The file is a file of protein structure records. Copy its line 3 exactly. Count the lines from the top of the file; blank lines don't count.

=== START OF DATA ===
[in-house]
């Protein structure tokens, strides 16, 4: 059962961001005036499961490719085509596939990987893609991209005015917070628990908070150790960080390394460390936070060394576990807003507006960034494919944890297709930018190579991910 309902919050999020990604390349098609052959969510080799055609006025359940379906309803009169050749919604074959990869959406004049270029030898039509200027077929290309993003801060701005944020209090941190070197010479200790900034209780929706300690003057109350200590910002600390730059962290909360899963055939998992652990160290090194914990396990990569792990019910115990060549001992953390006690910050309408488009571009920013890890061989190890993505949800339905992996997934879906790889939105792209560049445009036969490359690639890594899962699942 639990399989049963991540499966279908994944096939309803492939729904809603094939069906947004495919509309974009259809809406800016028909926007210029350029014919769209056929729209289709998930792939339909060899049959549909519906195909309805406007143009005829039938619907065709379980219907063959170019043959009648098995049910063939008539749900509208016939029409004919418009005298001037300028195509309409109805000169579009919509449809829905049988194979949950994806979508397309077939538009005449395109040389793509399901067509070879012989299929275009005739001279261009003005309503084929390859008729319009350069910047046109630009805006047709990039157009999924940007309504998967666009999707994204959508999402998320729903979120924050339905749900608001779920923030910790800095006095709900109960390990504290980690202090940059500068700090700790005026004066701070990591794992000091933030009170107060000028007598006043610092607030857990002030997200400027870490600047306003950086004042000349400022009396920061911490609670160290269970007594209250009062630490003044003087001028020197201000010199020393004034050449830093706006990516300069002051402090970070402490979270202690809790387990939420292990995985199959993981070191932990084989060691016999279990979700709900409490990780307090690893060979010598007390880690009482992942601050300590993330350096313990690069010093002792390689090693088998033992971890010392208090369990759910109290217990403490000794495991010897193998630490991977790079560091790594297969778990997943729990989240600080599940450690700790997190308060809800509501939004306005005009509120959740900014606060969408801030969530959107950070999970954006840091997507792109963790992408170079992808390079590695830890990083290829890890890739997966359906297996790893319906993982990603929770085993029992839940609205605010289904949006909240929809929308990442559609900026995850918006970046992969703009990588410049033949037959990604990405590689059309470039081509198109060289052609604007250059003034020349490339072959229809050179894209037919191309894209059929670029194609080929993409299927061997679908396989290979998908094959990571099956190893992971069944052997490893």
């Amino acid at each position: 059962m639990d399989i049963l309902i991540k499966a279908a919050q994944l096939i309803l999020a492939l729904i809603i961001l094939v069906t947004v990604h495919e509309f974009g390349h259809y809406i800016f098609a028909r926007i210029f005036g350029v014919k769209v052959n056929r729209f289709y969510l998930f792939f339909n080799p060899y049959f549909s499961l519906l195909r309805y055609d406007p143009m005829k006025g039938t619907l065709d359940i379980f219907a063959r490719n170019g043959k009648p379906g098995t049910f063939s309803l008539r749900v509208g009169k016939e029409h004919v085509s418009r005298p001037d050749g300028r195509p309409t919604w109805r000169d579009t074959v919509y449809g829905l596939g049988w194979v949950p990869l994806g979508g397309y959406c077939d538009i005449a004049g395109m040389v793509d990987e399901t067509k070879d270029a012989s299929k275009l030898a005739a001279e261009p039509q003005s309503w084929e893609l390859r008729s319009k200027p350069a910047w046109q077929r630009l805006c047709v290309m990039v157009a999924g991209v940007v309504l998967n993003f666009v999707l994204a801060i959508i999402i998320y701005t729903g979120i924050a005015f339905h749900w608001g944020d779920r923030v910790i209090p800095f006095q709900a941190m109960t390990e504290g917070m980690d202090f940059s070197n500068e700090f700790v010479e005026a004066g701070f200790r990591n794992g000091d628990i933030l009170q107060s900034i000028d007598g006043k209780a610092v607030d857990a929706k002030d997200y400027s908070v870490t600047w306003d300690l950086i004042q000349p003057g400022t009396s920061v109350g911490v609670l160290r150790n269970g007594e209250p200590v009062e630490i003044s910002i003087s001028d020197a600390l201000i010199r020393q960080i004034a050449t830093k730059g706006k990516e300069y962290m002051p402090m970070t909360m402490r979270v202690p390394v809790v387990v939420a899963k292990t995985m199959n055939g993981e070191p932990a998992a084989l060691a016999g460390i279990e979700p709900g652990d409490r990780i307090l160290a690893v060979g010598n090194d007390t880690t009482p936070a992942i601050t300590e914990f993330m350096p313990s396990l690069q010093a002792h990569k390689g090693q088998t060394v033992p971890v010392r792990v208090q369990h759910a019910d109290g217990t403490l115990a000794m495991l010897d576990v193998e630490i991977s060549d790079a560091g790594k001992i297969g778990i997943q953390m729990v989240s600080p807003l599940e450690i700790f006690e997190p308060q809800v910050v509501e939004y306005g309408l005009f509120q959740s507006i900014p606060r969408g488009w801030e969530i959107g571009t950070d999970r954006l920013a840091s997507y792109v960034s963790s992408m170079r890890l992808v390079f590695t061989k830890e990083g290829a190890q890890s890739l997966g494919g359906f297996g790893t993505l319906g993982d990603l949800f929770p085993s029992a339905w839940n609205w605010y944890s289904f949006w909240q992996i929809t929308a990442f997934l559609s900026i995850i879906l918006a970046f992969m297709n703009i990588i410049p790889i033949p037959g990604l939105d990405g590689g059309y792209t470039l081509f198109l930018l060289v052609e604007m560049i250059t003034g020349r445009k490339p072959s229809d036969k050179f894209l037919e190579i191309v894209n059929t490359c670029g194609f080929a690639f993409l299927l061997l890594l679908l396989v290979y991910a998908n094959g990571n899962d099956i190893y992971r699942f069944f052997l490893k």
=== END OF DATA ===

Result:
């Amino acid at each position: 059962m639990d399989i049963l309902i991540k499966a279908a919050q994944l096939i309803l999020a492939l729904i809603i961001l094939v069906t947004v990604h495919e509309f974009g390349h259809y809406i800016f098609a028909r926007i210029f005036g350029v014919k769209v052959n056929r729209f289709y969510l998930f792939f339909n080799p060899y049959f549909s499961l519906l195909r309805y055609d406007p143009m005829k006025g039938t619907l065709d359940i379980f219907a063959r490719n170019g043959k009648p379906g098995t049910f063939s309803l008539r749900v509208g009169k016939e029409h004919v085509s418009r005298p001037d050749g300028r195509p309409t919604w109805r000169d579009t074959v919509y449809g829905l596939g049988w194979v949950p990869l994806g979508g397309y959406c077939d538009i005449a004049g395109m040389v793509d990987e399901t067509k070879d270029a012989s299929k275009l030898a005739a001279e261009p039509q003005s309503w084929e893609l390859r008729s319009k200027p350069a910047w046109q077929r630009l805006c047709v290309m990039v157009a999924g991209v940007v309504l998967n993003f666009v999707l994204a801060i959508i999402i998320y701005t729903g979120i924050a005015f339905h749900w608001g944020d779920r923030v910790i209090p800095f006095q709900a941190m109960t390990e504290g917070m980690d202090f940059s070197n500068e700090f700790v010479e005026a004066g701070f200790r990591n794992g000091d628990i933030l009170q107060s900034i000028d007598g006043k209780a610092v607030d857990a929706k002030d997200y400027s908070v870490t600047w306003d300690l950086i004042q000349p003057g400022t009396s920061v109350g911490v609670l160290r150790n269970g007594e209250p200590v009062e630490i003044s910002i003087s001028d020197a600390l201000i010199r020393q960080i004034a050449t830093k730059g706006k990516e300069y962290m002051p402090m970070t909360m402490r979270v202690p390394v809790v387990v939420a899963k292990t995985m199959n055939g993981e070191p932990a998992a084989l060691a016999g460390i279990e979700p709900g652990d409490r990780i307090l160290a690893v060979g010598n090194d007390t880690t009482p936070a992942i601050t300590e914990f993330m350096p313990s396990l690069q010093a002792h990569k390689g090693q088998t060394v033992p971890v010392r792990v208090q369990h759910a019910d109290g217990t403490l115990a000794m495991l010897d576990v193998e630490i991977s060549d790079a560091g790594k001992i297969g778990i997943q953390m729990v989240s600080p807003l599940e450690i700790f006690e997190p308060q809800v910050v509501e939004y306005g309408l005009f509120q959740s507006i900014p606060r969408g488009w801030e969530i959107g571009t950070d999970r954006l920013a840091s997507y792109v960034s963790s992408m170079r890890l992808v390079f590695t061989k830890e990083g290829a190890q890890s890739l997966g494919g359906f297996g790893t993505l319906g993982d990603l949800f929770p085993s029992a339905w839940n609205w605010y944890s289904f949006w909240q992996i929809t929308a990442f997934l559609s900026i995850i879906l918006a970046f992969m297709n703009i990588i410049p790889i033949p037959g990604l939105d990405g590689g059309y792209t470039l081509f198109l930018l060289v052609e604007m560049i250059t003034g020349r445009k490339p072959s229809d036969k050179f894209l037919e190579i191309v894209n059929t490359c670029g194609f080929a690639f993409l299927l061997l890594l679908l396989v290979y991910a998908n094959g990571n899962d099956i190893y992971r699942f069944f052997l490893k």